A number of marine service companies and manufacturers are adding a metal detector to their ROVs to increase the vehicle's capabilities. Magnetometers, super sensitive metal detectors, have been used with ROVs for many years, but these instruments only detect iron and steel. If the target of interest is made of nonferrous metal such as gold, silver, aluminum, brass or bronze, a magnetometer is useless. A conventional underwater metal detector can not be attached to an ROV because the electrical noise generated by the vehicle and all of its metal parts interfere with the detector's operation. To overcome these problems JW Fishers Mfg developed the RMD-1 remote metal detector. The unique dual coil design almost completely eliminates the affects of electrical noise and cancel the effect of the ROV's metal structure. Not only is the RMD-1 unaffected by the vehicle's noise and metal, it will detect both ferrous and nonferrous metal buried up to 1.5 meters in the bottom.
Eriksson Diving AB in Sweden has been offering subsea services to their customers since 1984. Their divers do inspections of ships, harbors, dams, ultrasonic thickness measurements, salvage work, underwater cutting and welding, concrete repairs, and cable laying. In addition to the commercial diving operations, Eriksson also performs ROV inspections and sonar surveys. The company acquired a RMD-1 which they've attached to a Seaeye Falcon. Owner Arne Eriksson reports, "We used the system to do a job for Gardline Environmental Ltd at the Sheringham shoal windfarm. The objective was to locate UXO targets (unexploded ordnance) acquired by towed magnetometers. We ran a search pattern over the area with the ROV and metal detector to determine the precise location of each target. The detector's readouts were logged along with subsea position coordinates. Divers were then deployed to examine the objects found. The work was done over a 2 month period and we had great results."
The remote metal detector is also being used by one of the largest and most successful treasure salvage companies, Oddysey Marine Exploration. According to the company, "No one knows shipwrecks better than our world-class team of researchers, scientists, technicians, and archaeologists." The company is responsible for the location of several high profile wrecks including the SS Gairsoppa, HMS Victory, SS Mantola, Black Swan, and SS Republic. Oddysey originally acquired their RMD-1 to work the Republic site 100 miles off the coast of Georgia in 1,700 feet of water. The ship sank in hurricane in 1865 while carrying a large cargo of gold and silver coins intended for Civil War reconstruction costs. Using a specially designed ROV equipped with the remote metal detector Oddysey's team located more than 51,000 coins, and more than14,000 other artifacts, buried in the silty bottom.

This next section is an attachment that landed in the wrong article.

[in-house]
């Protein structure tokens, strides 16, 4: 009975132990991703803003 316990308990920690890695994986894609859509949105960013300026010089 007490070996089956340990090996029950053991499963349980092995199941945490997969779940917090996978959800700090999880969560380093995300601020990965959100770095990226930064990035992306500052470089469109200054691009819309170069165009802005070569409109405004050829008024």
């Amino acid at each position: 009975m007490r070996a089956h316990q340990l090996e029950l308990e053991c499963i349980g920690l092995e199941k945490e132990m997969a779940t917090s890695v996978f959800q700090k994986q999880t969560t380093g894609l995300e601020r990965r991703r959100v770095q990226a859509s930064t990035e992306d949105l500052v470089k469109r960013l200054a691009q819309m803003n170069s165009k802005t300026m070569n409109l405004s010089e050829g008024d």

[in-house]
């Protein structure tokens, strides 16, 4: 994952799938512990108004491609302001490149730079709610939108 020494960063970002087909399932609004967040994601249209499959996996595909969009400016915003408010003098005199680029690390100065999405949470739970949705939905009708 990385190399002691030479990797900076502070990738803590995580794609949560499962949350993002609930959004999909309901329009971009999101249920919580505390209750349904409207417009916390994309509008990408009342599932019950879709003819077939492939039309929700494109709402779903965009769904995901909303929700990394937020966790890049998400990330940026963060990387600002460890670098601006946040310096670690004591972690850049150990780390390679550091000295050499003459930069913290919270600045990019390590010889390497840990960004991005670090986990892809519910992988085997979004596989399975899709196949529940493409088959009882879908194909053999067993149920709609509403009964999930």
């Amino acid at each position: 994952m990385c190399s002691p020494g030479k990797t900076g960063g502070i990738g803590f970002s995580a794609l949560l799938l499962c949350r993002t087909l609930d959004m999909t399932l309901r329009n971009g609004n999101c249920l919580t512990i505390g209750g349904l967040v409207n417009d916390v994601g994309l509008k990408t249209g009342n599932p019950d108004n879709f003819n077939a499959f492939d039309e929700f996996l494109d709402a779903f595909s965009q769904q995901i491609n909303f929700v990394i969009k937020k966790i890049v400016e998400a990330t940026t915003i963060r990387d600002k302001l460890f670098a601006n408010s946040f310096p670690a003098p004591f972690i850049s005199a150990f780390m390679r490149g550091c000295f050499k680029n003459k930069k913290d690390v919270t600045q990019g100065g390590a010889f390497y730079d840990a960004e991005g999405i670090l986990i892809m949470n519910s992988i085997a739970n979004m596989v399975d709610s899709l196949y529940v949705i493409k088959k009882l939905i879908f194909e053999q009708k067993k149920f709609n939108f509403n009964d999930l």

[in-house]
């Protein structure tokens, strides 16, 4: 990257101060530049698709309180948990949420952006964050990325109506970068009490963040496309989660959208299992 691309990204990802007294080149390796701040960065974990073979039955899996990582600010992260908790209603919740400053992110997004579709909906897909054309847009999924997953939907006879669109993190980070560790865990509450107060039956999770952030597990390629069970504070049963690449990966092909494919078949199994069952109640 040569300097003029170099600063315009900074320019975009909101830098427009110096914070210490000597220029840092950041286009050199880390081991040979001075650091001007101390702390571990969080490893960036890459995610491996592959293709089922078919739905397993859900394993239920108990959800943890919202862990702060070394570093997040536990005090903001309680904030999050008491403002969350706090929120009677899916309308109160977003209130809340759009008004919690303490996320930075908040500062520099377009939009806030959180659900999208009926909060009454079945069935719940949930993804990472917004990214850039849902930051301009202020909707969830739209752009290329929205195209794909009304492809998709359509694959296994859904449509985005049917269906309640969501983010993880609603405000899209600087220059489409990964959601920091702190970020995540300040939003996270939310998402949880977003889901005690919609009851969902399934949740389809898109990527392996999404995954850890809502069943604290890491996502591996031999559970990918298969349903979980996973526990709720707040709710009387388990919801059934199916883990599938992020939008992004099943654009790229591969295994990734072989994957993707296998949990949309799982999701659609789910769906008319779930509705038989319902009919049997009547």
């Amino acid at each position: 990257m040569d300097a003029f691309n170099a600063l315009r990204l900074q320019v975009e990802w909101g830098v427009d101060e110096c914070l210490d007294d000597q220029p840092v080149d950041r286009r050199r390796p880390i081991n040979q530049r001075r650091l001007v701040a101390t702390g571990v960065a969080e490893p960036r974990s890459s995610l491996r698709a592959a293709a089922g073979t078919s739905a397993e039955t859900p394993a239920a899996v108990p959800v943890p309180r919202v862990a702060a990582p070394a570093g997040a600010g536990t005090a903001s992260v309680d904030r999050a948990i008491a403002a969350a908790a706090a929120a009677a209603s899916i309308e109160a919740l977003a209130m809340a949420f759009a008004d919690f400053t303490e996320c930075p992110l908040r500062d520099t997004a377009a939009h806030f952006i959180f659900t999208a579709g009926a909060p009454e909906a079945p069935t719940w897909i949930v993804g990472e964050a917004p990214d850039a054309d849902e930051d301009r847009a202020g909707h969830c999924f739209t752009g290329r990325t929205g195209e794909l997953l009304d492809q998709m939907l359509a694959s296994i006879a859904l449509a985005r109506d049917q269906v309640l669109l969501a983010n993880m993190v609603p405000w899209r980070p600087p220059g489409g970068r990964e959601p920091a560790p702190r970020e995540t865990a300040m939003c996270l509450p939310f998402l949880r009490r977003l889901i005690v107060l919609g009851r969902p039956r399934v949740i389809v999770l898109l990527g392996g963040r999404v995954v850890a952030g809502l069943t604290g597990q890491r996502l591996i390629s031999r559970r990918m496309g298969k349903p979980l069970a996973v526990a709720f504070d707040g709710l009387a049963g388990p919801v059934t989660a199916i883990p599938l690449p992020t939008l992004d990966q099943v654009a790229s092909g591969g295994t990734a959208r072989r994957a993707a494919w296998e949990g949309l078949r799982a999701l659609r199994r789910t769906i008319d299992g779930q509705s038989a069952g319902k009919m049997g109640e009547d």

The light weight and compact design of the RMD-1 allow it to be used on both large and small ROVs. Travis County Sheriffs Department in Texas have the detector mounted on a Fisher SeaOtter-2 ROV, a vehicle less than 2 feet long and weighing only 43 pounds. The system allows the department's Underwater Recovery Team to hunt for weapons and other types of metallic evidence without deploying a diver, reducing search time and increasing safety. When the detector passes over a piece of metal, a meter on the topside control unit swings up and an audio alarm sounds off, notifying the operator a target has been found. Lt. Joe Escribano reports, "We are extremely pleased with the system. It has saved hundreds of hours of diving in our searches for weapons and drowning victims."
Another outfit with an RMD-1 attached to their ROV is Intervention Engineering in Western Australia. The company has the V8-Sii vehicle made by Swedish manufacturer Ocean Modules. Operations manager Stuart Barrow reports, "We used our system to successfully locate 5 inch naval shells in 40 - 70 meters of water. After locating the shells we excavated with a blower and placed small charges on them. The RMD-1 is a very useful piece of kit!"
Russia's State Scientific Center Yuzhmorgeologiya used the remote metal detector with a PTM-500 ROV to survey areas in the Barents Sea and Azov Sea before anchoring their seismic platforms. Scientist Timor Tanashchuk says, "The sea bottom contains many unexploded objects from World War II. We had to search these dangerous places with the ROV and metal detector before dropping anchors or using our pneumatic blowers (air guns). Thankfully the RMD-1 confirmed the sites of interest were clear of explosives."
French manufacturer ECA Robotics offers an extensive line of underwater vehicles which they supply to the military, oil, gas, and nuclear industries. Their products include ROVs with depth ratings from 300 to 2000 meters, remote controlled seabed crawlers, and hybrids with features of both ROVs and crawlers. To enhance the capabilities of these systems ECA has acquired several of Fishers RMD-1 metal detectors.
A few of the other organizations and manufacturers using the RMD-1 are the US Navy's Command, Control & Ocean Surveillance Center, engineering giant Worley Parsons in Australia, Centro de Technologia de Informacao Renato Archer in Brasil, Deep Ocean Engineering in California, Outland Technology in Louisiana, Argus Remote Systems in Norway and wreck exploration firm Ocean Mar in Washington.